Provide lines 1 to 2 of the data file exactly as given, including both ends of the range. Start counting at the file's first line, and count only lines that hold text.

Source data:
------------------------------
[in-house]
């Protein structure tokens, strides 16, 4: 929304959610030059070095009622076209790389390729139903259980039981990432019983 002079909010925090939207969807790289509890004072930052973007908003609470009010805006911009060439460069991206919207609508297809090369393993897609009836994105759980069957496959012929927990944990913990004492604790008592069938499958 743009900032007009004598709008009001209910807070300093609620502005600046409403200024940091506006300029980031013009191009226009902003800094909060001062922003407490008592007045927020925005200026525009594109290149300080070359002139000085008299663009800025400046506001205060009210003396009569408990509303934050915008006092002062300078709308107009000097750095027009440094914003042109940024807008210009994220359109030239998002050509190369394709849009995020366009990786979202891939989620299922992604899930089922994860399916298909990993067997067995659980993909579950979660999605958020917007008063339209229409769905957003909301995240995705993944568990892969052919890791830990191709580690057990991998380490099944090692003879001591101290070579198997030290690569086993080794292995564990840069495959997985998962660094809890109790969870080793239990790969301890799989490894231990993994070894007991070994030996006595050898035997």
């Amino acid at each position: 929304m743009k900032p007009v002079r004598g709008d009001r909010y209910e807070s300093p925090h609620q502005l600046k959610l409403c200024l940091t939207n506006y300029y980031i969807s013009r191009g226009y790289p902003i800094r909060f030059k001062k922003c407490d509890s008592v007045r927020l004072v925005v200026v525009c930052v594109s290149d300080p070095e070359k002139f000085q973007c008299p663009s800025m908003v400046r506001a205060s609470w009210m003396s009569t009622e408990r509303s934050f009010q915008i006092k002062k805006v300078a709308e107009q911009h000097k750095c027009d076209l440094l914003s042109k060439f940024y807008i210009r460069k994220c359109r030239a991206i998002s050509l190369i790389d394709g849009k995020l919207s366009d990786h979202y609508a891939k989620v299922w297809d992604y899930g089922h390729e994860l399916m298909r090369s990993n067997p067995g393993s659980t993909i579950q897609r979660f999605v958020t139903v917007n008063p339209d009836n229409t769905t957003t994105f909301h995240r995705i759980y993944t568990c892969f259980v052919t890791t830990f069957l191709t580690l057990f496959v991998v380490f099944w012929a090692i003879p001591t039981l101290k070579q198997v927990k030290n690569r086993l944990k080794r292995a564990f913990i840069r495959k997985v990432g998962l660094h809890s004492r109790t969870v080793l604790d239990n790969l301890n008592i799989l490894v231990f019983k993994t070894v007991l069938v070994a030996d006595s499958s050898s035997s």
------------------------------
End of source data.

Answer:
[in-house]
């Protein structure tokens, strides 16, 4: 929304959610030059070095009622076209790389390729139903259980039981990432019983 002079909010925090939207969807790289509890004072930052973007908003609470009010805006911009060439460069991206919207609508297809090369393993897609009836994105759980069957496959012929927990944990913990004492604790008592069938499958 743009900032007009004598709008009001209910807070300093609620502005600046409403200024940091506006300029980031013009191009226009902003800094909060001062922003407490008592007045927020925005200026525009594109290149300080070359002139000085008299663009800025400046506001205060009210003396009569408990509303934050915008006092002062300078709308107009000097750095027009440094914003042109940024807008210009994220359109030239998002050509190369394709849009995020366009990786979202891939989620299922992604899930089922994860399916298909990993067997067995659980993909579950979660999605958020917007008063339209229409769905957003909301995240995705993944568990892969052919890791830990191709580690057990991998380490099944090692003879001591101290070579198997030290690569086993080794292995564990840069495959997985998962660094809890109790969870080793239990790969301890799989490894231990993994070894007991070994030996006595050898035997």